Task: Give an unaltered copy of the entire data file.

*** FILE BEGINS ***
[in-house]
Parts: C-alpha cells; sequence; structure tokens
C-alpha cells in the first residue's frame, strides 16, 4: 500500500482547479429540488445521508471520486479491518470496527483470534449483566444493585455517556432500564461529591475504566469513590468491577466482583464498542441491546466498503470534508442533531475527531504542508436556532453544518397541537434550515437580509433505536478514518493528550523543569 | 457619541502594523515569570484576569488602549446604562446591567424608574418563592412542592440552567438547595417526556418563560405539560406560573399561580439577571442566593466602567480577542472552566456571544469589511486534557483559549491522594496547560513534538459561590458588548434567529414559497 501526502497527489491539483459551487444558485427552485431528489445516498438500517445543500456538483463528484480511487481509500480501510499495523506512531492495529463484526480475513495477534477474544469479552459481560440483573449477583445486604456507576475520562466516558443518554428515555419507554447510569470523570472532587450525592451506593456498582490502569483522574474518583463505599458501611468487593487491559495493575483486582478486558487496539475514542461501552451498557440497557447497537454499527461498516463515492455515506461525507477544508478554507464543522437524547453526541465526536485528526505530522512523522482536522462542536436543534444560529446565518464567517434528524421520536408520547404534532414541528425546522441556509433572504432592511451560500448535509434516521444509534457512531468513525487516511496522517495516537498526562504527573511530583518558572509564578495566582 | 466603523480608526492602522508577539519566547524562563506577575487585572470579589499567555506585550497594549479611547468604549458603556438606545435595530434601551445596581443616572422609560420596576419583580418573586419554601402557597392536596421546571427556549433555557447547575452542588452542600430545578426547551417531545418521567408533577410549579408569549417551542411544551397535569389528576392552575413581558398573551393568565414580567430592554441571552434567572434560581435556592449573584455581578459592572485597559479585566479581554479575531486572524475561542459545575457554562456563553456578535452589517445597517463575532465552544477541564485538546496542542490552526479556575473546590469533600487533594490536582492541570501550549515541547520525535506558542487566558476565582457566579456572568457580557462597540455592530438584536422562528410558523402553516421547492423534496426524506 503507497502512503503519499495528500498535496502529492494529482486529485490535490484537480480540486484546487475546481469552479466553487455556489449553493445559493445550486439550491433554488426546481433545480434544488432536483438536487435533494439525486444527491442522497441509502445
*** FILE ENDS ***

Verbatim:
[in-house]
Parts: C-alpha cells; sequence; structure tokens
C-alpha cells in the first residue's frame, strides 16, 4: 500500500482547479429540488445521508471520486479491518470496527483470534449483566444493585455517556432500564461529591475504566469513590468491577466482583464498542441491546466498503470534508442533531475527531504542508436556532453544518397541537434550515437580509433505536478514518493528550523543569 | 457619541502594523515569570484576569488602549446604562446591567424608574418563592412542592440552567438547595417526556418563560405539560406560573399561580439577571442566593466602567480577542472552566456571544469589511486534557483559549491522594496547560513534538459561590458588548434567529414559497 501526502497527489491539483459551487444558485427552485431528489445516498438500517445543500456538483463528484480511487481509500480501510499495523506512531492495529463484526480475513495477534477474544469479552459481560440483573449477583445486604456507576475520562466516558443518554428515555419507554447510569470523570472532587450525592451506593456498582490502569483522574474518583463505599458501611468487593487491559495493575483486582478486558487496539475514542461501552451498557440497557447497537454499527461498516463515492455515506461525507477544508478554507464543522437524547453526541465526536485528526505530522512523522482536522462542536436543534444560529446565518464567517434528524421520536408520547404534532414541528425546522441556509433572504432592511451560500448535509434516521444509534457512531468513525487516511496522517495516537498526562504527573511530583518558572509564578495566582 | 466603523480608526492602522508577539519566547524562563506577575487585572470579589499567555506585550497594549479611547468604549458603556438606545435595530434601551445596581443616572422609560420596576419583580418573586419554601402557597392536596421546571427556549433555557447547575452542588452542600430545578426547551417531545418521567408533577410549579408569549417551542411544551397535569389528576392552575413581558398573551393568565414580567430592554441571552434567572434560581435556592449573584455581578459592572485597559479585566479581554479575531486572524475561542459545575457554562456563553456578535452589517445597517463575532465552544477541564485538546496542542490552526479556575473546590469533600487533594490536582492541570501550549515541547520525535506558542487566558476565582457566579456572568457580557462597540455592530438584536422562528410558523402553516421547492423534496426524506 503507497502512503503519499495528500498535496502529492494529482486529485490535490484537480480540486484546487475546481469552479466553487455556489449553493445559493445550486439550491433554488426546481433545480434544488432536483438536487435533494439525486444527491442522497441509502445